Challenging accepted norms in health care design, this new greenfield facility responds to the highly emotional reality of what really happens in a hospital. TBRHSC affirms a growing belief in the value of designing for the body, the mind and also the spirit.
The most prominent feature is the means through which the hospital draws on its context and makes tangible references to the natural surroundings. It is the first hospital in Canada to gain approval for the use of wood as a primary structural element.
The dramatic three-storey interior space flooded with natural light serves to acknowledge the spiritual dimension of human life. The welcoming glass concourse intentionally curves to follow the path of the sun and functions as a central circulation and gathering space with a lively café. Conceived as a path through a forest, the timber structure is also rooted in the history and culture of the area.
A “seasonal river” terrazzo floor pattern composed of fish and other natural forms flows through the space. It is also the first cancer center in Canada to incorporate direct light skylights within the radiation treatment rooms to lift the spirits of patients and staff.
There is a powerful attraction to this design that draws patients, staff and visitors who gather to share their thoughts and talk through emotional issues. Moving beyond the standard requirement for circulation, the concourse expresses an expanding new and reimagined role of the hospital as a place that fosters interaction, healing and hope. And at only 1½% of total building area, it provides daily functional, programmed space for 95% of the users.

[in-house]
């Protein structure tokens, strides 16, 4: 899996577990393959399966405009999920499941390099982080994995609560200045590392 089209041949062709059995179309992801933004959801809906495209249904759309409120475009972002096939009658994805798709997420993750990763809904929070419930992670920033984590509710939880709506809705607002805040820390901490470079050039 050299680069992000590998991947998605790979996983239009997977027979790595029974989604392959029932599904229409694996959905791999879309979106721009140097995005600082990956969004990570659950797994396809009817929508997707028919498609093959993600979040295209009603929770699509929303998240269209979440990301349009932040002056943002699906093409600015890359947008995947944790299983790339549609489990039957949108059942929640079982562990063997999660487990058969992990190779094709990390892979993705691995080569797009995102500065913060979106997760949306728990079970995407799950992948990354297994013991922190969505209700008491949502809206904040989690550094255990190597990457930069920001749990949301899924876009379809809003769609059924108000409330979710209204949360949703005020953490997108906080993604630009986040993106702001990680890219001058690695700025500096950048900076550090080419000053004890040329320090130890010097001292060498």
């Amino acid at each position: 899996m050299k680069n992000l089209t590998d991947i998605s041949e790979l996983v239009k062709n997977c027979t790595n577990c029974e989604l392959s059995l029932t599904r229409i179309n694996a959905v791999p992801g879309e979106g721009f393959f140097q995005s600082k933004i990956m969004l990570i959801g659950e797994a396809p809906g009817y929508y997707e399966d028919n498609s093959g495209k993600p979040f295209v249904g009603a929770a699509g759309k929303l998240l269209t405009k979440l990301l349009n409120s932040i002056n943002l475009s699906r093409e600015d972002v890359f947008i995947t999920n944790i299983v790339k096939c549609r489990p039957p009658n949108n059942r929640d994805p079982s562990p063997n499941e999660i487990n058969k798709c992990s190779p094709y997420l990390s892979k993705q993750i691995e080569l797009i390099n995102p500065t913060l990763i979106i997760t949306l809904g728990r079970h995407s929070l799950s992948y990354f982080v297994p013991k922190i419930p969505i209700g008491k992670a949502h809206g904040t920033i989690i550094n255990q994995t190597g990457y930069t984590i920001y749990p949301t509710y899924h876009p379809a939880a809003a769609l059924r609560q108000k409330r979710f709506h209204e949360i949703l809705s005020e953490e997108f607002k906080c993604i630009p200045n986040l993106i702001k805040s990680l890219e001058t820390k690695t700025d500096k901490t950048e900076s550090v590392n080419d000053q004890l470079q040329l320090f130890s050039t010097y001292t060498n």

On the exterior, the landscape takes its cues from fractured, incision-like geometries created from the shear glacial forces. Connected bogs and wetlands divert storm water runoff and cleanse the water before returning it to the adjacent Mackentire River. The system also serves as a fish breeding area for cold-water species.
This is also the first site in Canada to operate the Siemens ONCOR Linear Accelerator and the first cancer program in Canada to have a Dual Function CT Scanner located in the cancer environment. The newly formed Northern Cancer Research Institute expands the spectrum of cancer research and further enhances Regional Cancer Care’s partnerships with Lakehead University and the Northern Ontario Medical School. This ready access to diagnostic tests and staff has allowed the cancer program to move patients through the system with greater speed and efficiency.
When Thunder Bay CEO Ron Saddington knew he had “just one chance to get it right” he recognized the importance of commissioning a facility that would change the course of healthcare in Northwestern Ontario and beyond.
As a result of his tireless commitment, Mr. Saddington now leads a revitalized organization. The facility has attracted international attention and awards as a beacon of future health care design. There is a consistent message that comes from people who get a chance to view the site: Wow!” “My chief-of-staff tells me that it’s a pleasure to come to work in the morning,” reports Mr. Saddington. “This hospital lifts our spirits.”
Project facts and credits:
Project name: Thunder Bay Regional Health Sciences Centre
Location: Thunder Bay, Ontario, Canada
Construction Budget: $180 million CAD
Architecture: Lead Design Architect: Tye Farrow, Salter Farrow Pilon Architects Inc. (Farrow Partnership Architects Inc., Salter Pilon Architects Inc., successors)
Client: Thunder Bay Regional Hospital; Cancer Care Ontario
Associate Architects: Kuch Stephenson Gibson Malo, Architects and Engineers
Structural: Michelson/Cook Engineering Joint Venture
Mechanical, Electrical, Security, Vertical Engineers: H.H. Angus & Associates Ltd.
Civil: Wardrop Engineering
Landscape Architects: Shollen and Company Inc. with Kuch Stephenson Gibson Malo
Cost Monitoring: Helyar & Associates
Structural Wood Systems: Western Archrib
Builder: Ellis Don/Tom Jones Corporation